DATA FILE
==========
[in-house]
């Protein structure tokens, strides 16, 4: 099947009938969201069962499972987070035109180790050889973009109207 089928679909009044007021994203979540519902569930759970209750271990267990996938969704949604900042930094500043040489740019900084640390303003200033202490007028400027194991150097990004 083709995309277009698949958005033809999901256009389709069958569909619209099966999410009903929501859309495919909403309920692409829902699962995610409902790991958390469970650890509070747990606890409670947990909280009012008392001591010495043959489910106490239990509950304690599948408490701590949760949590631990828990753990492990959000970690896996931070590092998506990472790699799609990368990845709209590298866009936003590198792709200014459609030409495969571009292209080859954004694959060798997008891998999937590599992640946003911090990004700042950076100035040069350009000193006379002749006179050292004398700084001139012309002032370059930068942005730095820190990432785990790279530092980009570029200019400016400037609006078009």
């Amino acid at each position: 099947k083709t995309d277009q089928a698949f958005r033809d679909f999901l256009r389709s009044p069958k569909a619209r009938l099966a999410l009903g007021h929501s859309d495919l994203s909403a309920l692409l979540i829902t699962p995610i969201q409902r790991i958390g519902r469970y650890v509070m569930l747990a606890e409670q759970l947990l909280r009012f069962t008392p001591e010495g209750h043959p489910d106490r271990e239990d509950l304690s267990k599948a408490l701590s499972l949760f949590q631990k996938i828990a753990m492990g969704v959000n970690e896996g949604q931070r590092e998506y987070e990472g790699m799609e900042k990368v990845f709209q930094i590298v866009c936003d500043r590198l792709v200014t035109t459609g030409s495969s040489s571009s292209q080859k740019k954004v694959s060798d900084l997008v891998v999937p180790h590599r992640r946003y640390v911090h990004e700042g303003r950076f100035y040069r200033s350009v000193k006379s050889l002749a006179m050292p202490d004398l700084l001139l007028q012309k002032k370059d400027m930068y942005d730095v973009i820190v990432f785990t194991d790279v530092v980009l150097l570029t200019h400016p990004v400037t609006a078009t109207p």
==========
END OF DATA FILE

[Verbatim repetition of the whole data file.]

[in-house]
């Protein structure tokens, strides 16, 4: 099947009938969201069962499972987070035109180790050889973009109207 089928679909009044007021994203979540519902569930759970209750271990267990996938969704949604900042930094500043040489740019900084640390303003200033202490007028400027194991150097990004 083709995309277009698949958005033809999901256009389709069958569909619209099966999410009903929501859309495919909403309920692409829902699962995610409902790991958390469970650890509070747990606890409670947990909280009012008392001591010495043959489910106490239990509950304690599948408490701590949760949590631990828990753990492990959000970690896996931070590092998506990472790699799609990368990845709209590298866009936003590198792709200014459609030409495969571009292209080859954004694959060798997008891998999937590599992640946003911090990004700042950076100035040069350009000193006379002749006179050292004398700084001139012309002032370059930068942005730095820190990432785990790279530092980009570029200019400016400037609006078009």
């Amino acid at each position: 099947k083709t995309d277009q089928a698949f958005r033809d679909f999901l256009r389709s009044p069958k569909a619209r009938l099966a999410l009903g007021h929501s859309d495919l994203s909403a309920l692409l979540i829902t699962p995610i969201q409902r790991i958390g519902r469970y650890v509070m569930l747990a606890e409670q759970l947990l909280r009012f069962t008392p001591e010495g209750h043959p489910d106490r271990e239990d509950l304690s267990k599948a408490l701590s499972l949760f949590q631990k996938i828990a753990m492990g969704v959000n970690e896996g949604q931070r590092e998506y987070e990472g790699m799609e900042k990368v990845f709209q930094i590298v866009c936003d500043r590198l792709v200014t035109t459609g030409s495969s040489s571009s292209q080859k740019k954004v694959s060798d900084l997008v891998v999937p180790h590599r992640r946003y640390v911090h990004e700042g303003r950076f100035y040069r200033s350009v000193k006379s050889l002749a006179m050292p202490d004398l700084l001139l007028q012309k002032k370059d400027m930068y942005d730095v973009i820190v990432f785990t194991d790279v530092v980009l150097l570029t200019h400016p990004v400037t609006a078009t109207p």